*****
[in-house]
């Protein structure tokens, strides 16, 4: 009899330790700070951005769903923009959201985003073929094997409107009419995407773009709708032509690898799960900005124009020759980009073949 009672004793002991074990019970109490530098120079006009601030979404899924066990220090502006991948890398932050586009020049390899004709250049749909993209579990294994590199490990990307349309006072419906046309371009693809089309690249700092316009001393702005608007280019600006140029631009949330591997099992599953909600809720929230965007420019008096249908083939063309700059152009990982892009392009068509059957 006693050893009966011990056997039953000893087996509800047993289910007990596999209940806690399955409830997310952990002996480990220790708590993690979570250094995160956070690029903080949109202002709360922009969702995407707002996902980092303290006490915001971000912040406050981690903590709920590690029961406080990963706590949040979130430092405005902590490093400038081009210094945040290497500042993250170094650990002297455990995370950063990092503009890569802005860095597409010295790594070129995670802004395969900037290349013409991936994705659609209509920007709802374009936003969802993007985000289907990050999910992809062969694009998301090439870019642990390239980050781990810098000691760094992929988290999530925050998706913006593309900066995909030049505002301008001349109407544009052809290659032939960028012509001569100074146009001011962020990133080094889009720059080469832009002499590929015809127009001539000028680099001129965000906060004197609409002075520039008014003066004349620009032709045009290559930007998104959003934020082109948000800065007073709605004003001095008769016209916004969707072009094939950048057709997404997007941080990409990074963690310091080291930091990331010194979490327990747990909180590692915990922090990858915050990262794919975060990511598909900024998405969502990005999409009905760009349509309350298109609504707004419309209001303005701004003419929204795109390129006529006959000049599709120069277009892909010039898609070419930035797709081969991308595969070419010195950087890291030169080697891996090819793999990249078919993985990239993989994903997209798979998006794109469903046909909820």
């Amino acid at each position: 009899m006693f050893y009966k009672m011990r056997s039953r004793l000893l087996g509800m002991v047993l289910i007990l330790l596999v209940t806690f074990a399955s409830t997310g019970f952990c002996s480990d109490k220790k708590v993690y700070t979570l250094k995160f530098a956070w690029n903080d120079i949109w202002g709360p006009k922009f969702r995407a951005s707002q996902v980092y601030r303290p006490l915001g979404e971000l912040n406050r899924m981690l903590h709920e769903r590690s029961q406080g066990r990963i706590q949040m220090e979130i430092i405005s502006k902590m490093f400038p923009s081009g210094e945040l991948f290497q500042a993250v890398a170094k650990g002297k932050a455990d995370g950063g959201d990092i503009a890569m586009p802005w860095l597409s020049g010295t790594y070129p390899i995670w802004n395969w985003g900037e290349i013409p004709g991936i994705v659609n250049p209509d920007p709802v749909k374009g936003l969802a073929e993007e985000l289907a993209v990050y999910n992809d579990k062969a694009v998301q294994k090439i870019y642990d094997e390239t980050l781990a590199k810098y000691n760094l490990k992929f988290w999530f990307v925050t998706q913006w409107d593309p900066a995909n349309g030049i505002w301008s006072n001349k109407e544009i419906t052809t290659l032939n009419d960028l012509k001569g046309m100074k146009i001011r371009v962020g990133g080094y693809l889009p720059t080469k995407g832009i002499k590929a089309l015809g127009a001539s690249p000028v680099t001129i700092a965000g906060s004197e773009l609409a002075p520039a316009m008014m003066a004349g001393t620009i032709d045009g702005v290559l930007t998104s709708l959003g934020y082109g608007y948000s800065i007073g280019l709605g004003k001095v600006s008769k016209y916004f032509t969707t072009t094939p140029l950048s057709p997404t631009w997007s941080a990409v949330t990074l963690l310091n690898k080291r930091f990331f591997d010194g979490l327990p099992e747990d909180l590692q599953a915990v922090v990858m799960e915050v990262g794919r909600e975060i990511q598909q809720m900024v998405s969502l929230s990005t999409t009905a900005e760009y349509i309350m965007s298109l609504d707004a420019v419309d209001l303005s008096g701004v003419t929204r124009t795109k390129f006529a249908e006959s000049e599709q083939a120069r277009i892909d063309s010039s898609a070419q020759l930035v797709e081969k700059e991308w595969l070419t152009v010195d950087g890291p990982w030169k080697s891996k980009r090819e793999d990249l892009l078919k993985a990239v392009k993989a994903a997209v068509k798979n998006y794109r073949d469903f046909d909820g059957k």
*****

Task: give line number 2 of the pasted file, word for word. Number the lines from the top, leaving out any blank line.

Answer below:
């Protein structure tokens, strides 16, 4: 009899330790700070951005769903923009959201985003073929094997409107009419995407773009709708032509690898799960900005124009020759980009073949 009672004793002991074990019970109490530098120079006009601030979404899924066990220090502006991948890398932050586009020049390899004709250049749909993209579990294994590199490990990307349309006072419906046309371009693809089309690249700092316009001393702005608007280019600006140029631009949330591997099992599953909600809720929230965007420019008096249908083939063309700059152009990982892009392009068509059957 006693050893009966011990056997039953000893087996509800047993289910007990596999209940806690399955409830997310952990002996480990220790708590993690979570250094995160956070690029903080949109202002709360922009969702995407707002996902980092303290006490915001971000912040406050981690903590709920590690029961406080990963706590949040979130430092405005902590490093400038081009210094945040290497500042993250170094650990002297455990995370950063990092503009890569802005860095597409010295790594070129995670802004395969900037290349013409991936994705659609209509920007709802374009936003969802993007985000289907990050999910992809062969694009998301090439870019642990390239980050781990810098000691760094992929988290999530925050998706913006593309900066995909030049505002301008001349109407544009052809290659032939960028012509001569100074146009001011962020990133080094889009720059080469832009002499590929015809127009001539000028680099001129965000906060004197609409002075520039008014003066004349620009032709045009290559930007998104959003934020082109948000800065007073709605004003001095008769016209916004969707072009094939950048057709997404997007941080990409990074963690310091080291930091990331010194979490327990747990909180590692915990922090990858915050990262794919975060990511598909900024998405969502990005999409009905760009349509309350298109609504707004419309209001303005701004003419929204795109390129006529006959000049599709120069277009892909010039898609070419930035797709081969991308595969070419010195950087890291030169080697891996090819793999990249078919993985990239993989994903997209798979998006794109469903046909909820």